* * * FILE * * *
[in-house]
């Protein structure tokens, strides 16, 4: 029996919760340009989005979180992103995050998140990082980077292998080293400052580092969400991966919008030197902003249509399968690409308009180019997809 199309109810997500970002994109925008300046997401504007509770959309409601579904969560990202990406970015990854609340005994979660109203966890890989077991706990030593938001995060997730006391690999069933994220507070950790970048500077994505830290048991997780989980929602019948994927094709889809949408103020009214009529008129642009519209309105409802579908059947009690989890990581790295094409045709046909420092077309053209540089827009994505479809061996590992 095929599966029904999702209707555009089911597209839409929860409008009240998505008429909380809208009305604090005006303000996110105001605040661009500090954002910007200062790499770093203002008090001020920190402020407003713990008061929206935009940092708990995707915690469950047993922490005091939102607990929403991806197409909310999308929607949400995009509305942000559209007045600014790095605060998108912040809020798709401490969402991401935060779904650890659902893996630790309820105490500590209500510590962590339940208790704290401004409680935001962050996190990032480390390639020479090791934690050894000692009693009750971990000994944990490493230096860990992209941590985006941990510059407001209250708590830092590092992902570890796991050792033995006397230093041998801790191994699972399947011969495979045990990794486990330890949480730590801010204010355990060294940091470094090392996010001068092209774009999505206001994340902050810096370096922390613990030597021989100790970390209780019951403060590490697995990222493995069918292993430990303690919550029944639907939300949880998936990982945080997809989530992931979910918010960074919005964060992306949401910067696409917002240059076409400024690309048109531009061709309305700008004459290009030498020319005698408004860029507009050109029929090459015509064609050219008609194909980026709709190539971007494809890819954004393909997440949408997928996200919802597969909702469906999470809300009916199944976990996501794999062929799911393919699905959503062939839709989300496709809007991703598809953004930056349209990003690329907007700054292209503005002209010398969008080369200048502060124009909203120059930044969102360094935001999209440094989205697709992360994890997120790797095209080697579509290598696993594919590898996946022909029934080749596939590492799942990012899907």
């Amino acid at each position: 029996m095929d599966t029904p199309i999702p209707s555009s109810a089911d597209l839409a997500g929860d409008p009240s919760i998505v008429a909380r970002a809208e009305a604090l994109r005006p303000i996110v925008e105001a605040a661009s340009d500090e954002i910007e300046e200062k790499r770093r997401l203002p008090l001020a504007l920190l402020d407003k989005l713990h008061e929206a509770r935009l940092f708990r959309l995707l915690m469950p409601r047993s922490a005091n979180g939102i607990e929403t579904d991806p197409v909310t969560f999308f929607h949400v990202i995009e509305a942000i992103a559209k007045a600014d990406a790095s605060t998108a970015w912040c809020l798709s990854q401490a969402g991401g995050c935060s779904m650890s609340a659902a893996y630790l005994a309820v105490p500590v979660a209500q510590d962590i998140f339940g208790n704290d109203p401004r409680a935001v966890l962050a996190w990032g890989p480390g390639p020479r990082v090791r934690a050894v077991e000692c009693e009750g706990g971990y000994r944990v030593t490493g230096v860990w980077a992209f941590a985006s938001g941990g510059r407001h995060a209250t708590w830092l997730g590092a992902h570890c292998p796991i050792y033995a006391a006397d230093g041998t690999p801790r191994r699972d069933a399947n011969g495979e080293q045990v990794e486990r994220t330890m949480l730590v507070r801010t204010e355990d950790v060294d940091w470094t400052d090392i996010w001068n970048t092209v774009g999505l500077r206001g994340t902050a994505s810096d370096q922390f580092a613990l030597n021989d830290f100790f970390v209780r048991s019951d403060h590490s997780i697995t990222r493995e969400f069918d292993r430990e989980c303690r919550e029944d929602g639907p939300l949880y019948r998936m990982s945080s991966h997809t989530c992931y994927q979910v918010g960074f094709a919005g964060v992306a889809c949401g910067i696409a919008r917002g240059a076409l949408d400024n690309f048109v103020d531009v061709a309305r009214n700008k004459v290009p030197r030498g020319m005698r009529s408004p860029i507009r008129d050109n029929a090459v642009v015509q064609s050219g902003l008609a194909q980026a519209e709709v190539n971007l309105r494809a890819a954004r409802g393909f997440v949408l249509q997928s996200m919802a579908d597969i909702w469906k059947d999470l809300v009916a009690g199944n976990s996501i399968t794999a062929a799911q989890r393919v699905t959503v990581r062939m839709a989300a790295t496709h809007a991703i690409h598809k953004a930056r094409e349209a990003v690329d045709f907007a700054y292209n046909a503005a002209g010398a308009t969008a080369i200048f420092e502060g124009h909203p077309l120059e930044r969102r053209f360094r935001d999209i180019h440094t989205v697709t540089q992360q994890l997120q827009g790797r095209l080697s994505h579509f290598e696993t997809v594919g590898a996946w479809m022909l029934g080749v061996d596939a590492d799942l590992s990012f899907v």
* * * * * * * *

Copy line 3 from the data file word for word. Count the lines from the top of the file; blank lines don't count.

């Amino acid at each position: 029996m095929d599966t029904p199309i999702p209707s555009s109810a089911d597209l839409a997500g929860d409008p009240s919760i998505v008429a909380r970002a809208e009305a604090l994109r005006p303000i996110v925008e105001a605040a661009s340009d500090e954002i910007e300046e200062k790499r770093r997401l203002p008090l001020a504007l920190l402020d407003k989005l713990h008061e929206a509770r935009l940092f708990r959309l995707l915690m469950p409601r047993s922490a005091n979180g939102i607990e929403t579904d991806p197409v909310t969560f999308f929607h949400v990202i995009e509305a942000i992103a559209k007045a600014d990406a790095s605060t998108a970015w912040c809020l798709s990854q401490a969402g991401g995050c935060s779904m650890s609340a659902a893996y630790l005994a309820v105490p500590v979660a209500q510590d962590i998140f339940g208790n704290d109203p401004r409680a935001v966890l962050a996190w990032g890989p480390g390639p020479r990082v090791r934690a050894v077991e000692c009693e009750g706990g971990y000994r944990v030593t490493g230096v860990w980077a992209f941590a985006s938001g941990g510059r407001h995060a209250t708590w830092l997730g590092a992902h570890c292998p796991i050792y033995a006391a006397d230093g041998t690999p801790r191994r699972d069933a399947n011969g495979e080293q045990v990794e486990r994220t330890m949480l730590v507070r801010t204010e355990d950790v060294d940091w470094t400052d090392i996010w001068n970048t092209v774009g999505l500077r206001g994340t902050a994505s810096d370096q922390f580092a613990l030597n021989d830290f100790f970390v209780r048991s019951d403060h590490s997780i697995t990222r493995e969400f069918d292993r430990e989980c303690r919550e029944d929602g639907p939300l949880y019948r998936m990982s945080s991966h997809t989530c992931y994927q979910v918010g960074f094709a919005g964060v992306a889809c949401g910067i696409a919008r917002g240059a076409l949408d400024n690309f048109v103020d531009v061709a309305r009214n700008k004459v290009p030197r030498g020319m005698r009529s408004p860029i507009r008129d050109n029929a090459v642009v015509q064609s050219g902003l008609a194909q980026a519209e709709v190539n971007l309105r494809a890819a954004r409802g393909f997440v949408l249509q997928s996200m919802a579908d597969i909702w469906k059947d999470l809300v009916a009690g199944n976990s996501i399968t794999a062929a799911q989890r393919v699905t959503v990581r062939m839709a989300a790295t496709h809007a991703i690409h598809k953004a930056r094409e349209a990003v690329d045709f907007a700054y292209n046909a503005a002209g010398a308009t969008a080369i200048f420092e502060g124009h909203p077309l120059e930044r969102r053209f360094r935001d999209i180019h440094t989205v697709t540089q992360q994890l997120q827009g790797r095209l080697s994505h579509f290598e696993t997809v594919g590898a996946w479809m022909l029934g080749v061996d596939a590492d799942l590992s990012f899907v």